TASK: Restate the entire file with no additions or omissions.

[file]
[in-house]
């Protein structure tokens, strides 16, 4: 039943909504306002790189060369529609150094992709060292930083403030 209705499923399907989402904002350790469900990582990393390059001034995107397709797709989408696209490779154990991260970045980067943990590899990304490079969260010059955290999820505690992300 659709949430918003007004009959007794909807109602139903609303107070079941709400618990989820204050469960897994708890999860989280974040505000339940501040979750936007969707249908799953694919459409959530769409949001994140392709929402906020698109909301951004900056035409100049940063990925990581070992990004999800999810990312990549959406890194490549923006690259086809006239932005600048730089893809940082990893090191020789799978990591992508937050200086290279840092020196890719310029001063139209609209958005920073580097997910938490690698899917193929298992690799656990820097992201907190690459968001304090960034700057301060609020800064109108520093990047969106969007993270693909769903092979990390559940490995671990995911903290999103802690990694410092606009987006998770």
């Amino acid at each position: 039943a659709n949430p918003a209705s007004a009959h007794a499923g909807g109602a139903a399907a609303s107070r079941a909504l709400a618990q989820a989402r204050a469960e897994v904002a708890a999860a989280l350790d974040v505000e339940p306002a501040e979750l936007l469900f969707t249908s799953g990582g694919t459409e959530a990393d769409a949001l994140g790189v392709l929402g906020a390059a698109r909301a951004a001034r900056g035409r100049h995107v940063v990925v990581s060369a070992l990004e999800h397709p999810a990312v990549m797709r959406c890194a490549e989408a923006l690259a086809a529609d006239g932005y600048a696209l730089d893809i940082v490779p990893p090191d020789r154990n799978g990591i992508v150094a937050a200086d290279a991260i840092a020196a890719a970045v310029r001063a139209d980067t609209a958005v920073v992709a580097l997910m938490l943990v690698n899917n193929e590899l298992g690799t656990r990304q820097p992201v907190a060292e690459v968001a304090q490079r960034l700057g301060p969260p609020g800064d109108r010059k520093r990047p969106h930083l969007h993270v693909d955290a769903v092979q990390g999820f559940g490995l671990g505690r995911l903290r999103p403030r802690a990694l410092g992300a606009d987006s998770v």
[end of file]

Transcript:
[in-house]
């Protein structure tokens, strides 16, 4: 039943909504306002790189060369529609150094992709060292930083403030 209705499923399907989402904002350790469900990582990393390059001034995107397709797709989408696209490779154990991260970045980067943990590899990304490079969260010059955290999820505690992300 659709949430918003007004009959007794909807109602139903609303107070079941709400618990989820204050469960897994708890999860989280974040505000339940501040979750936007969707249908799953694919459409959530769409949001994140392709929402906020698109909301951004900056035409100049940063990925990581070992990004999800999810990312990549959406890194490549923006690259086809006239932005600048730089893809940082990893090191020789799978990591992508937050200086290279840092020196890719310029001063139209609209958005920073580097997910938490690698899917193929298992690799656990820097992201907190690459968001304090960034700057301060609020800064109108520093990047969106969007993270693909769903092979990390559940490995671990995911903290999103802690990694410092606009987006998770």
């Amino acid at each position: 039943a659709n949430p918003a209705s007004a009959h007794a499923g909807g109602a139903a399907a609303s107070r079941a909504l709400a618990q989820a989402r204050a469960e897994v904002a708890a999860a989280l350790d974040v505000e339940p306002a501040e979750l936007l469900f969707t249908s799953g990582g694919t459409e959530a990393d769409a949001l994140g790189v392709l929402g906020a390059a698109r909301a951004a001034r900056g035409r100049h995107v940063v990925v990581s060369a070992l990004e999800h397709p999810a990312v990549m797709r959406c890194a490549e989408a923006l690259a086809a529609d006239g932005y600048a696209l730089d893809i940082v490779p990893p090191d020789r154990n799978g990591i992508v150094a937050a200086d290279a991260i840092a020196a890719a970045v310029r001063a139209d980067t609209a958005v920073v992709a580097l997910m938490l943990v690698n899917n193929e590899l298992g690799t656990r990304q820097p992201v907190a060292e690459v968001a304090q490079r960034l700057g301060p969260p609020g800064d109108r010059k520093r990047p969106h930083l969007h993270v693909d955290a769903v092979q990390g999820f559940g490995l671990g505690r995911l903290r999103p403030r802690a990694l410092g992300a606009d987006s998770v």